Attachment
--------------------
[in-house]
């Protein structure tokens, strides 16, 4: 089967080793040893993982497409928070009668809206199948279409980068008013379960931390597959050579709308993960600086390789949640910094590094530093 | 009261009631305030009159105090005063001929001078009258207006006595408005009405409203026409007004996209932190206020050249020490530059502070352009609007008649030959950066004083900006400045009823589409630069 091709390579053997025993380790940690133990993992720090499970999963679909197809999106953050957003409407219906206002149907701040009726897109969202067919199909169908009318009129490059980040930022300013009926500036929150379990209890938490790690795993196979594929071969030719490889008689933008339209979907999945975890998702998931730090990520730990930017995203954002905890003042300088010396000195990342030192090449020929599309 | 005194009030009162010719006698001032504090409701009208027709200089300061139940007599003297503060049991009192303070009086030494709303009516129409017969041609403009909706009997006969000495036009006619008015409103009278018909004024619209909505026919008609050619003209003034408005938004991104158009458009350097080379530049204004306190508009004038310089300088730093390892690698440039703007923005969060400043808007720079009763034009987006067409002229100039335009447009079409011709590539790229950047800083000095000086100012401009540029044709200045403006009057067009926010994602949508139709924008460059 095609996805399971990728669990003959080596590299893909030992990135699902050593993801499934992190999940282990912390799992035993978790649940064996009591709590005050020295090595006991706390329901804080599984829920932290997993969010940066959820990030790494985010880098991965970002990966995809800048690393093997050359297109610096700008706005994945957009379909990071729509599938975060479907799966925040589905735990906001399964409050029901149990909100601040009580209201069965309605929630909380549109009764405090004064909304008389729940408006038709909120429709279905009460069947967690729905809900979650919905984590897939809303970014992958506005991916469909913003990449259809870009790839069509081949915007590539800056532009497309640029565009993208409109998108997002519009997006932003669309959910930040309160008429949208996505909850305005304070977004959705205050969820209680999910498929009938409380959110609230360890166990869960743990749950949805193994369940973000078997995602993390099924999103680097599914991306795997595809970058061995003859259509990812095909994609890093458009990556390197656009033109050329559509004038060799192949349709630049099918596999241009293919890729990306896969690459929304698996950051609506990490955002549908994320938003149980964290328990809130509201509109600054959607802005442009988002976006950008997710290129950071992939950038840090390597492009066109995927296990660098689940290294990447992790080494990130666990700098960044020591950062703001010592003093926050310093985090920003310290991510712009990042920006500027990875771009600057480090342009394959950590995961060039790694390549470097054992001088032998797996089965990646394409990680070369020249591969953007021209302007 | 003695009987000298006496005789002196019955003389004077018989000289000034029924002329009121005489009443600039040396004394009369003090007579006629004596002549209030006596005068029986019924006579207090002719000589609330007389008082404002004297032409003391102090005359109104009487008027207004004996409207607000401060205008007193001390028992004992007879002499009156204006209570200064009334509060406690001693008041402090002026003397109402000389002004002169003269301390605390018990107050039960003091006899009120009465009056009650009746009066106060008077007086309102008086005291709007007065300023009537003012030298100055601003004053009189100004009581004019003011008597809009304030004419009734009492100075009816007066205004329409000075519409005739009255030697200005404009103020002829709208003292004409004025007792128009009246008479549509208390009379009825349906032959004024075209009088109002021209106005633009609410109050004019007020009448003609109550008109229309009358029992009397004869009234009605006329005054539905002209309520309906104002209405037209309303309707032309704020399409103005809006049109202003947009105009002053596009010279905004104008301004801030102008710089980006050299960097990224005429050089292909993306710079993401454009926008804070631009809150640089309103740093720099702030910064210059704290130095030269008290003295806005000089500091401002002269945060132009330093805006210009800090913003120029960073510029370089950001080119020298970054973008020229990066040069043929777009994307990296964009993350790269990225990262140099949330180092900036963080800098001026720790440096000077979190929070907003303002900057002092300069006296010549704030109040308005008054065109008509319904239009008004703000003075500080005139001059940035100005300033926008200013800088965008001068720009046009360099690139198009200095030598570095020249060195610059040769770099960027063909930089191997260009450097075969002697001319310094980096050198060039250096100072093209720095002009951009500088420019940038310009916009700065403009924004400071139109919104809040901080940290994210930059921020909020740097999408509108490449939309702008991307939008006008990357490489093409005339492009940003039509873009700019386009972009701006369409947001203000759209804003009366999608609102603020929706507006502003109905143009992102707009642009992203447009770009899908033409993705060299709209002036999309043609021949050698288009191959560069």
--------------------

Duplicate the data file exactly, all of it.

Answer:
[in-house]
């Protein structure tokens, strides 16, 4: 089967080793040893993982497409928070009668809206199948279409980068008013379960931390597959050579709308993960600086390789949640910094590094530093 | 009261009631305030009159105090005063001929001078009258207006006595408005009405409203026409007004996209932190206020050249020490530059502070352009609007008649030959950066004083900006400045009823589409630069 091709390579053997025993380790940690133990993992720090499970999963679909197809999106953050957003409407219906206002149907701040009726897109969202067919199909169908009318009129490059980040930022300013009926500036929150379990209890938490790690795993196979594929071969030719490889008689933008339209979907999945975890998702998931730090990520730990930017995203954002905890003042300088010396000195990342030192090449020929599309 | 005194009030009162010719006698001032504090409701009208027709200089300061139940007599003297503060049991009192303070009086030494709303009516129409017969041609403009909706009997006969000495036009006619008015409103009278018909004024619209909505026919008609050619003209003034408005938004991104158009458009350097080379530049204004306190508009004038310089300088730093390892690698440039703007923005969060400043808007720079009763034009987006067409002229100039335009447009079409011709590539790229950047800083000095000086100012401009540029044709200045403006009057067009926010994602949508139709924008460059 095609996805399971990728669990003959080596590299893909030992990135699902050593993801499934992190999940282990912390799992035993978790649940064996009591709590005050020295090595006991706390329901804080599984829920932290997993969010940066959820990030790494985010880098991965970002990966995809800048690393093997050359297109610096700008706005994945957009379909990071729509599938975060479907799966925040589905735990906001399964409050029901149990909100601040009580209201069965309605929630909380549109009764405090004064909304008389729940408006038709909120429709279905009460069947967690729905809900979650919905984590897939809303970014992958506005991916469909913003990449259809870009790839069509081949915007590539800056532009497309640029565009993208409109998108997002519009997006932003669309959910930040309160008429949208996505909850305005304070977004959705205050969820209680999910498929009938409380959110609230360890166990869960743990749950949805193994369940973000078997995602993390099924999103680097599914991306795997595809970058061995003859259509990812095909994609890093458009990556390197656009033109050329559509004038060799192949349709630049099918596999241009293919890729990306896969690459929304698996950051609506990490955002549908994320938003149980964290328990809130509201509109600054959607802005442009988002976006950008997710290129950071992939950038840090390597492009066109995927296990660098689940290294990447992790080494990130666990700098960044020591950062703001010592003093926050310093985090920003310290991510712009990042920006500027990875771009600057480090342009394959950590995961060039790694390549470097054992001088032998797996089965990646394409990680070369020249591969953007021209302007 | 003695009987000298006496005789002196019955003389004077018989000289000034029924002329009121005489009443600039040396004394009369003090007579006629004596002549209030006596005068029986019924006579207090002719000589609330007389008082404002004297032409003391102090005359109104009487008027207004004996409207607000401060205008007193001390028992004992007879002499009156204006209570200064009334509060406690001693008041402090002026003397109402000389002004002169003269301390605390018990107050039960003091006899009120009465009056009650009746009066106060008077007086309102008086005291709007007065300023009537003012030298100055601003004053009189100004009581004019003011008597809009304030004419009734009492100075009816007066205004329409000075519409005739009255030697200005404009103020002829709208003292004409004025007792128009009246008479549509208390009379009825349906032959004024075209009088109002021209106005633009609410109050004019007020009448003609109550008109229309009358029992009397004869009234009605006329005054539905002209309520309906104002209405037209309303309707032309704020399409103005809006049109202003947009105009002053596009010279905004104008301004801030102008710089980006050299960097990224005429050089292909993306710079993401454009926008804070631009809150640089309103740093720099702030910064210059704290130095030269008290003295806005000089500091401002002269945060132009330093805006210009800090913003120029960073510029370089950001080119020298970054973008020229990066040069043929777009994307990296964009993350790269990225990262140099949330180092900036963080800098001026720790440096000077979190929070907003303002900057002092300069006296010549704030109040308005008054065109008509319904239009008004703000003075500080005139001059940035100005300033926008200013800088965008001068720009046009360099690139198009200095030598570095020249060195610059040769770099960027063909930089191997260009450097075969002697001319310094980096050198060039250096100072093209720095002009951009500088420019940038310009916009700065403009924004400071139109919104809040901080940290994210930059921020909020740097999408509108490449939309702008991307939008006008990357490489093409005339492009940003039509873009700019386009972009701006369409947001203000759209804003009366999608609102603020929706507006502003109905143009992102707009642009992203447009770009899908033409993705060299709209002036999309043609021949050698288009191959560069």